Monitoring Splunk

While running the rebalance command on an indexer cluster, it is possible to improve performance?


We recently resized our indexer cluster from a 3 node to a 4 node. We've ran the "rebalance" command from the master node to begin rebalance our data across the cluster, but have been seeing dismal performance. After running the rebalance command for over 14 hours, we've only see ~3000 buckets be moved to the new indexer. Here's where they're currently at:

  • Indexer 1 : 68418 buckets
  • Indexer 2: 70723 buckets
  • Indexer 3: 70686 buckets
  • Indexer 4: 5852 buckets (new indexer)

As the documentation regarding this data migration states:

"Data rebalancing can cause primary bucket copies to move to new peers, so search results are not guaranteed to be complete while data rebalancing continues." (source)

We've been having to do this in the evenings during non-business hours, but at this rate it will take over a month (33 days to be exact) for our data to normalize and we will risk have inconsistent results on ALL alerts/reports run during off hours during that period.

I see there are two parameters in the server.conf file related to this process "max_peer_rep_load" and "max_peer_build_load" but from the documentation. I'm unclear as to what the impact would be to increase those.

Any thoughts as to how to make this process less painful? Thanks!

New Member

I am still going through this for a conclusive answer, Splunk KB has limited information.
I have noticed that we could run this rebalance indexer by indexer -action -indexer (path) . You could also initiate the same via the UI in the Cluster Master console, >> Indexing Cluster - master node, Edit info, Data rebalance and select indexer by indexer. This is way faster than the CLI rebalance command.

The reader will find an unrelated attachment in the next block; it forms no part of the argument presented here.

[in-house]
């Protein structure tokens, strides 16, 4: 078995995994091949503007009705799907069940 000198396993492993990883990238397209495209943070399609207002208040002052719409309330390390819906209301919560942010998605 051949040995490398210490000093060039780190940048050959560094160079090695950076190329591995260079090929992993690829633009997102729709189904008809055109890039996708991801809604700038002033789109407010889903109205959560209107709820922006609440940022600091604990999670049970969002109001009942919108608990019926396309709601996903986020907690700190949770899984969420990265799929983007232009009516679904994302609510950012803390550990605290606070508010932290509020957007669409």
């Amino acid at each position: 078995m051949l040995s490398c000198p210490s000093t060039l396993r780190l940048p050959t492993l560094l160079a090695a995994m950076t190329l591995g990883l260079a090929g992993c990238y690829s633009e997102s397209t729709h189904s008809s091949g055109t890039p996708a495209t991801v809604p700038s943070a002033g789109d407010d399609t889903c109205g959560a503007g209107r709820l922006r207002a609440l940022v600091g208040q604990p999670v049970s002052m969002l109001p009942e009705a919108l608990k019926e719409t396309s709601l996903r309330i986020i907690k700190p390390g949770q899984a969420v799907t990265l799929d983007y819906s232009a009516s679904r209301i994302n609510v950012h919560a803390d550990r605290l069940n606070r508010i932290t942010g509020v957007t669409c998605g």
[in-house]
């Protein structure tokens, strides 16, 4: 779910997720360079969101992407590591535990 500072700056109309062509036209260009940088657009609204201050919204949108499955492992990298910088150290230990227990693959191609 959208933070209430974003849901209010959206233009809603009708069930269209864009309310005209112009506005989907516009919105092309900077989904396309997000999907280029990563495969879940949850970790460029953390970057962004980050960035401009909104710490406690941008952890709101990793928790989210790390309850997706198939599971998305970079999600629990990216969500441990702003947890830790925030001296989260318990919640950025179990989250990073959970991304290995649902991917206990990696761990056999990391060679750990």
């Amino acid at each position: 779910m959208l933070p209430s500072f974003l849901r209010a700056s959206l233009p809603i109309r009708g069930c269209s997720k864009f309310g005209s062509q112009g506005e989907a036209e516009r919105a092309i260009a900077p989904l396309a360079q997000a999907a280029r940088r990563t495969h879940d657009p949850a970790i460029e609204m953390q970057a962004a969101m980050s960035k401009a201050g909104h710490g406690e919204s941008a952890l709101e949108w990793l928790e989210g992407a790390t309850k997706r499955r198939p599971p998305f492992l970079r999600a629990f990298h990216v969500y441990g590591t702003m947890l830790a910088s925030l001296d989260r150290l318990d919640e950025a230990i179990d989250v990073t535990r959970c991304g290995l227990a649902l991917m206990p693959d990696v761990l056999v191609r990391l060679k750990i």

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Please post a new question for this

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Splunk Employee
Splunk Employee

@ejharts2015 - Did one of the answers below help provide a solution your question? If yes, please click “Accept” below the best answer to resolve this post and upvote anything that was helpful. If no, please leave a comment with more feedback. Thanks.

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No they did not. We just waited the month, letting it run via cron from 9pm to 6am every night.

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Splunk Employee
Splunk Employee

Splunk Data re-balancing functionality is fairly new and splunk metrics is yet to be enhanced to improve reporting on it.
Cluster Master main job is to orchestrate the bucket replication and other activities between indexer while staying compliant for RF and SF. Splunk’s Cluster Master perform each activity in form of job. The processing is done is such an order that critical activities like meeting ‘Replication_factor’ and ‘Seach_factor’ had highest prorioty and ‘-To_fix_rebalance’ has the lowest. Which means that it will re-balance the bucket only as and when it gets cycles? As it’s our highest priority to meet the RF and SF so that entire data remain searchable.

For better performance recommendation will be spec the Cluster Master and Cluster peer as per Splunk recommended guideline.

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What is the retention on the affected indexes? In other words, why rebalance buckets for indexes with a retention of 30 days or less? As the old data ages out, it will solve the problem without intervention. This certainly seems less painful than running the data balancing, even if you can get the buckets rebalanced in a couple of weeks instead of 33 days.

Also, does it really matter if older buckets are "unbalanced"? In many environments, the vast majority of searches only run over the last 24 hours. If you have been running the 4-indexer cluster for more than 24 hours (as obviously you have), the most recent data is already balanced.

What benefit do you want to get from data rebalancing?
How much data are you moving? Copying data from one machine to another is a pretty high-overhead process.

Finally, I know this is not really an answer to your question. Sorry about that. But I don't know if there is a way to make the actual process faster...


Our retention is at least a year on all our indexes, some are longer for compliance.

Imbalances regarding the data DOES matter because the load against the boxes are heavily weighted to the old indexers and the new indexer is hardly getting used at all. Plus the added affect of having an imbalanced disk space.

For example:
Indexer 1, 2, 3 (old indexers) all currently have 6 TB plus, vs the new indexer which has a whopping 700 GB on it. As Splunk doesn't forward data based on disk space, our old indexers are at risk of filling up their hard drives before our new one even gets close.

Most of these issues are discussed in the documentation I linked above:

A balanced set of bucket copies optimizes each peer's search load and, in the case of data rebalancing, each peer's disk storage.

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